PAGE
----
Alan Primitivo is director of compliance and product operations at Burlingame, California-based G2 Risk Solutions.

Recent headlines have spotlighted how criminal actors use “deepfakes” to spread misinformation and carry out social engineering attacks.

The social disruption caused by these hyper-realistic forgeries has captured public attention and concern. The absence of comprehensive regulation, combined with the growing availability of deepfake software-as-a-service tools, is fueling a difficult problem to tackle.

The payments industry plays a critical role in the deepfake fight. The digital commerce landscape is inundated with online services that facilitate deepfake creation via artificial intelligence.

Since many of these deepfake software services accept credit cards, payments providers are on the front lines of detecting these companies and stopping malicious actors from profiting.

Deepfakes were once the domain of technical experts, requiring significant computing power and expertise. However, this landscape is rapidly changing.

“Deepfakes-as-a-service” websites now allow almost anyone with an internet connection, credit card, and malicious intent to create highly convincing deepfakes. These platforms offer easy-to-use interfaces, pre-trained AI models, and even access to databases of source material.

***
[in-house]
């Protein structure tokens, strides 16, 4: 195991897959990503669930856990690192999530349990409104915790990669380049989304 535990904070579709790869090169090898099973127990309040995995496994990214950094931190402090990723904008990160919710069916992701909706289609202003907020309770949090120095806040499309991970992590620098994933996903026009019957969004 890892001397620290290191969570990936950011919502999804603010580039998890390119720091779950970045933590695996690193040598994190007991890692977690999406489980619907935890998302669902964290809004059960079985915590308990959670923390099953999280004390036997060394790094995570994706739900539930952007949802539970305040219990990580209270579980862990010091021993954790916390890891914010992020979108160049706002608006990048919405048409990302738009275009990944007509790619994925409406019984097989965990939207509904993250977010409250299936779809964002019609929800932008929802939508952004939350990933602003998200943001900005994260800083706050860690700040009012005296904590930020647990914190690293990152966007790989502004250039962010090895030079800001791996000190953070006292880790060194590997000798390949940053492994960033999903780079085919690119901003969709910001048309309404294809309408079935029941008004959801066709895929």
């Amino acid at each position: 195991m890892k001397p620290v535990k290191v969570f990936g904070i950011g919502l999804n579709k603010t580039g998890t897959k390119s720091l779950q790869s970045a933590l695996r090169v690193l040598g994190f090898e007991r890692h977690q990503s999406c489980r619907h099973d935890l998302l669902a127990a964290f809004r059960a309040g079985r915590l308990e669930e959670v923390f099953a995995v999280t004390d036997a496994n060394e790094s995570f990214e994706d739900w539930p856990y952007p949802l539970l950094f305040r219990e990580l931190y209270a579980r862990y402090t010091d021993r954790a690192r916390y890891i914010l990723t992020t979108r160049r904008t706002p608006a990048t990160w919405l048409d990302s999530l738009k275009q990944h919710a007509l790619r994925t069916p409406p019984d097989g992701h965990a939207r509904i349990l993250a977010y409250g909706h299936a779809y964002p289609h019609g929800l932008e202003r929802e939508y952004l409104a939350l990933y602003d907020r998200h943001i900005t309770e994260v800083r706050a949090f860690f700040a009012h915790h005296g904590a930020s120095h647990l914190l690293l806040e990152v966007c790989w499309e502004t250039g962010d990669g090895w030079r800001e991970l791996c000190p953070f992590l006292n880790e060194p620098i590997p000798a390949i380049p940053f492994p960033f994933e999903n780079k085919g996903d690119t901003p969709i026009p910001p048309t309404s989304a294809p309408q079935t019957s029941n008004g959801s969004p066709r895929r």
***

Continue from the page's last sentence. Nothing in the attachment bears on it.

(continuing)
The existence of affordable and accessible deepfake creation services makes this serious problem easy to scale — and difficult to police in the absence of comprehensive laws.

Since many deepfake service providers accept credit card payments, the payments system is thrust into the problem. Credit card brands, along with the payments providers who enable merchants to accept credit card payments, often set standards that are considerably ahead of legislation.

Card brands are issuing steep assessments against banks and payments providers that offer payment services to deepfake creation service providers, even if they do so unintentionally.

For financial, social, and ethical reasons, payments providers must actively identify these merchants and quickly shut off payment services to cripple their operations. To identify and stop deepfake creation services, the payments industry requires advanced technology and human expertise.

While some malicious merchant sites do little to hide their intentions, most employ techniques to evade detection. These can include misrepresenting themselves during onboarding, omitting key information, or laundering transactions to hide the true nature of their transactions.

Using advanced technology, it is possible to process vast amounts of information across the entire global merchant landscape to flag suspicious websites and identify deeply complicated transaction patterns. However, technology on its own is not yet capable of complete accuracy or nuanced evaluation or investigation. Human judgment remains crucial.

To find these bad actors, payments risk analysts must often play detective. In many cases, bad actors are processing payments via unwitting third parties who have no idea that they are participating.

The deepfake threat is serious, but deploying technology alongside human ingenuity can equip payments providers with the tools necessary to create a more trustworthy digital commerce landscape.


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